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Literature: Colonel Sun

The 15th James Bond novel from 1968, and the first one released after Ian Fleming's death. It was written by Kingsley Amis, under the pseudonym Robert Markham.

When M is kidnapped from his own house, James Bond is tasked to retrieve him. This takes him to Greece, where he is joined with the local beautiful GRU agent Ariadne Alexandrou. Eventually, he comes face to face with the master torturer of China's Liberation Army, Colonel Sun-Tang Liang, who has plans, painful plans, for both him and M.

The book is unfortunately out-of-print, at least physically, however recently an E-Book Edition was published and an audio-book adaptation has been solicited.

This novel has the examples of:

  • Alliterative Name: Ariadne Alexandrou.
  • Antagonist Title
  • Comic Book Adaptation: As with other Bond books, Colonel Sun was made into a comic strip. One notable difference is that it made Sun a member of SPECTRE.
  • Continuity Nod:
    • Bond's past adventures involving Scaramanga and a trip to Japan are briefly mentioned.
    • As Sun lectures about genital torture, he notes that Bond is quite familiar with it. This could be a reference to Casino Royale.
  • Despair Event Horizon: Sun is going to torture Bond up to point of ultimate despair, then kill him.
  • Dirty Communists: Colonel Sun himself is a part of the Chinese branch of this trope. An interesting subversion occurs in the fact that Bond allies with the GRU agent Ariadne to stop him.
  • Ear Ache: First part of Bond's torture has Sun rummaging through his ear canal with a metal spike.
  • Evil Plan: Sun, as per orders from China, plans to disrupt a secret meeting hosted by Soviet Union by killing everyone in it, and framing the British for the deed.
  • Faux Affably Evil: Sun keeps up his polite demeanor even as he tortures someone horribly.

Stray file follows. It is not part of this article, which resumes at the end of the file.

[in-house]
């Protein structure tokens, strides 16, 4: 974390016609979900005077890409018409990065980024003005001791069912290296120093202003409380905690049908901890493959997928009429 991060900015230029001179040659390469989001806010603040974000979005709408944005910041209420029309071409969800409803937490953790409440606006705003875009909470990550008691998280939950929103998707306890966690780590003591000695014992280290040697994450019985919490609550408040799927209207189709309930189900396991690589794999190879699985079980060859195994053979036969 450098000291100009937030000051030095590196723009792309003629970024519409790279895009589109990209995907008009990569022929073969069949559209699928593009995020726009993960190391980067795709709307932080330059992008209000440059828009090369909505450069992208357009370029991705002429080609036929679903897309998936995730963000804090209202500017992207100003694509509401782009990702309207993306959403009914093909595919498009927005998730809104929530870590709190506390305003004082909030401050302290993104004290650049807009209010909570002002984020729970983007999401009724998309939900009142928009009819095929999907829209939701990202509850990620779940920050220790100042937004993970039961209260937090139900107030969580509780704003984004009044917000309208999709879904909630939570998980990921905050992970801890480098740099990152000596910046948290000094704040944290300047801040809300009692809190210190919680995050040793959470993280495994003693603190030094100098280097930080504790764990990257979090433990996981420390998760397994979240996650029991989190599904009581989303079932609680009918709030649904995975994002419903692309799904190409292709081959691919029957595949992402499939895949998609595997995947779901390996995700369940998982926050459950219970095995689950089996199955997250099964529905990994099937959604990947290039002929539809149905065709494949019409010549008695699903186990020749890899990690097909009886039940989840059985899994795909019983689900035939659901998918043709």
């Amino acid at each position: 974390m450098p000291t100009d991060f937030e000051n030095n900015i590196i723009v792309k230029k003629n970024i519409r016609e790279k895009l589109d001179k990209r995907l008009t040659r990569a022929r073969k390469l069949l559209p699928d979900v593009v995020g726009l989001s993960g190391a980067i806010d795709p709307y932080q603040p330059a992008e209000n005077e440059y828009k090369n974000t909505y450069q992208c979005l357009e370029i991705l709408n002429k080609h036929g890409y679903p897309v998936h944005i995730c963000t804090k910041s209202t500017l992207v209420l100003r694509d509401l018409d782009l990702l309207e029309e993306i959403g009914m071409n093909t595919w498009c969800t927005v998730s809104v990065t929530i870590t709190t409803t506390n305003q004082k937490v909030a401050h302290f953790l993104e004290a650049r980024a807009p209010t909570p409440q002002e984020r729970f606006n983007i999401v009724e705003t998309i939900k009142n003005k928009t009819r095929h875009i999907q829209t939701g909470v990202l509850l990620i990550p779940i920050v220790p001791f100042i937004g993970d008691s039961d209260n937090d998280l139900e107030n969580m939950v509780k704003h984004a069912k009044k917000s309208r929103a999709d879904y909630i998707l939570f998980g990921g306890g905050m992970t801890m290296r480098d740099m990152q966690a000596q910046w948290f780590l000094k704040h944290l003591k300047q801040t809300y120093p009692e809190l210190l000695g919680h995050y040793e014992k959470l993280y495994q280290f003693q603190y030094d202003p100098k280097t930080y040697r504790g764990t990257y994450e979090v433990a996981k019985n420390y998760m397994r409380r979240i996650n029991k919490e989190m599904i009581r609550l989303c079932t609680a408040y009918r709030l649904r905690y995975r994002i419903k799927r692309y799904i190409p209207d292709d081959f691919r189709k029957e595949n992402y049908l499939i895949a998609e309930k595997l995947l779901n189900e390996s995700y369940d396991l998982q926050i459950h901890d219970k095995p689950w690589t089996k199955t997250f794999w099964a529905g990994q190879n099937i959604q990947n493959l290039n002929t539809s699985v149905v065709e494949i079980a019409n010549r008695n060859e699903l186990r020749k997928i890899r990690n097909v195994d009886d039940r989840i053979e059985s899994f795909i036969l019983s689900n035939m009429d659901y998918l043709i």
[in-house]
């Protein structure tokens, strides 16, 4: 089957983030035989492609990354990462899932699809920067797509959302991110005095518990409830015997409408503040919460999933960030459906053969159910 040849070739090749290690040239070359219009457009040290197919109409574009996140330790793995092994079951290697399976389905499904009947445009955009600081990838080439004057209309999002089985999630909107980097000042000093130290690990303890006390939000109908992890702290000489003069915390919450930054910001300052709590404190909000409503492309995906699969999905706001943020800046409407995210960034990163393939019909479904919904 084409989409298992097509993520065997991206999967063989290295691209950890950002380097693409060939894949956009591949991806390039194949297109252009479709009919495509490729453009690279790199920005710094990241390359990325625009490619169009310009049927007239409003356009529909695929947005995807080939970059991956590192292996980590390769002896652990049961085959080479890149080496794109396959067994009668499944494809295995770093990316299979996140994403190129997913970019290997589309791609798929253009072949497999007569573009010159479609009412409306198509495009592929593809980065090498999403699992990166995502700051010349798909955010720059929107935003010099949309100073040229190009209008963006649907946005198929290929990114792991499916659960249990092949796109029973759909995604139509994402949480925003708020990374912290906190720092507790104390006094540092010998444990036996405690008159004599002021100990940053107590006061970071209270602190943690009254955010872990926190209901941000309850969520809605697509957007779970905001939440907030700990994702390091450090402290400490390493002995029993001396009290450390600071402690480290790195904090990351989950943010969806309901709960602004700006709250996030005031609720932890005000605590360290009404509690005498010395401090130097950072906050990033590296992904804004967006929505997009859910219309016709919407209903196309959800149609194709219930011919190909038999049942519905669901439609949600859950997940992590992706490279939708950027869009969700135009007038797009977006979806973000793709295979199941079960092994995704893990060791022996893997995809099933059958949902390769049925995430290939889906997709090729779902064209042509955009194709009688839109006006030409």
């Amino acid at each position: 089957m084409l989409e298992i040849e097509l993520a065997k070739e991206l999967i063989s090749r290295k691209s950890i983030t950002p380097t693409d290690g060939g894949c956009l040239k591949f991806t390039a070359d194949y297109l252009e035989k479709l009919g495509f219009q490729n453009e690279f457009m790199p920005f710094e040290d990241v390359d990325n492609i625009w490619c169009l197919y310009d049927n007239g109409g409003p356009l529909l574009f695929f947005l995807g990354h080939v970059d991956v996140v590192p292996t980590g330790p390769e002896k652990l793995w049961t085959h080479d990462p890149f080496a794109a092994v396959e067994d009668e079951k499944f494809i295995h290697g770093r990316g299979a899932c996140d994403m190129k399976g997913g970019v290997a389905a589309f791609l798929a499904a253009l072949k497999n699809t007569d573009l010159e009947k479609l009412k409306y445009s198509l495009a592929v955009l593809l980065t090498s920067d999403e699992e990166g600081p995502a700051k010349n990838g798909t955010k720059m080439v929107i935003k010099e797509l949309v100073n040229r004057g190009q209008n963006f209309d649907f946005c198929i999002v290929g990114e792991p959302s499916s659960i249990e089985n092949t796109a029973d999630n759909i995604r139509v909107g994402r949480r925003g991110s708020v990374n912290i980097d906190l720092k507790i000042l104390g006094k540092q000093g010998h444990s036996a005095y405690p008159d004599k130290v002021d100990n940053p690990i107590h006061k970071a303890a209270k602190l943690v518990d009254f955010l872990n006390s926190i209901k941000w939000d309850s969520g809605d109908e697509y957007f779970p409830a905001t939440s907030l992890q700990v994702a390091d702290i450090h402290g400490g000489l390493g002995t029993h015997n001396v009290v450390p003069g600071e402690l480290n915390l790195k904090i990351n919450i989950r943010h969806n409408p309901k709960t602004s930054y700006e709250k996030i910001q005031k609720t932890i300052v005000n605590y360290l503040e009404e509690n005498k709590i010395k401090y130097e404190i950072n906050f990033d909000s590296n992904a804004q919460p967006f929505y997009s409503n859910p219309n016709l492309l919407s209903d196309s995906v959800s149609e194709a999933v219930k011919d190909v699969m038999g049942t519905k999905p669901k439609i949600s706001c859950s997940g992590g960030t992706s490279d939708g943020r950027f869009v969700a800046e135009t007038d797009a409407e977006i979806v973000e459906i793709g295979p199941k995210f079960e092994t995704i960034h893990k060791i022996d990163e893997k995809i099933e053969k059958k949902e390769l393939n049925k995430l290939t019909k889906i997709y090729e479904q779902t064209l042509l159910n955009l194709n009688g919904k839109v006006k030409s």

• First Name Basis: Sun prefers to call his subjects by their first names.
  • Groin Attack: Defied. As Sun is about to to start torturing Bond, he notes that genital mutilation is effective, but too ordinary of a choice, and goes for a spike in the ear instead.
  • Interservice Rivalry: One of the many reasons that Alexandra isn't believed when shes tries to warn about the imminent attack on the Soviet meeting is that she's reporting to a KGB representative, who doesn't take her seriously as she's a GRU agent.
  • Leave Him to Me: Litsas agrees to help Bond in his mission, but only if he gets to kill von Richter for his war crimes.
  • Names to Run Away From Really Fast: Colonel Sun and von Richter (The Von Trope Family and the German word for "judge").
  • Not Quite Dead: Despite being fatally stabbed by Bond, Sun has enough life in him to kill those who betrayed him, and to have last attempt at Bond's life.
  • Red Right Hand: A powerful gun was discharged near von Richter's right ear during the war, which has left it and the area around it scarred.
  • Scary Shiny Glasses: Used on the second cover of the book, seen above.
  • Those Wacky Nazis: von Richter is a former Nazi who took a part in the Greek side of the World War II.
  • Torture Technician: Col. Sun was specially trained to be a torturer, a job he enjoys as he believes that "through cruelty one rises to heights of superhuman awareness".
  • Uncanny Valley: In-universe, Sun's way of speaking English is described to be this, as he doesn't have a natural connection to the language which leads him to use various English dialects randomly.
  • Yellow Peril: Colonel Sun is a fairly typical figure of the Inscrutable Oriental villain type.

Octopussy and The Living DaylightsLiterature of the 1960sJim Button
Octopussy and The Living DaylightsSpy LiteratureAlan Furst
Octopussy and The Living DaylightsLiterature/James Bond    

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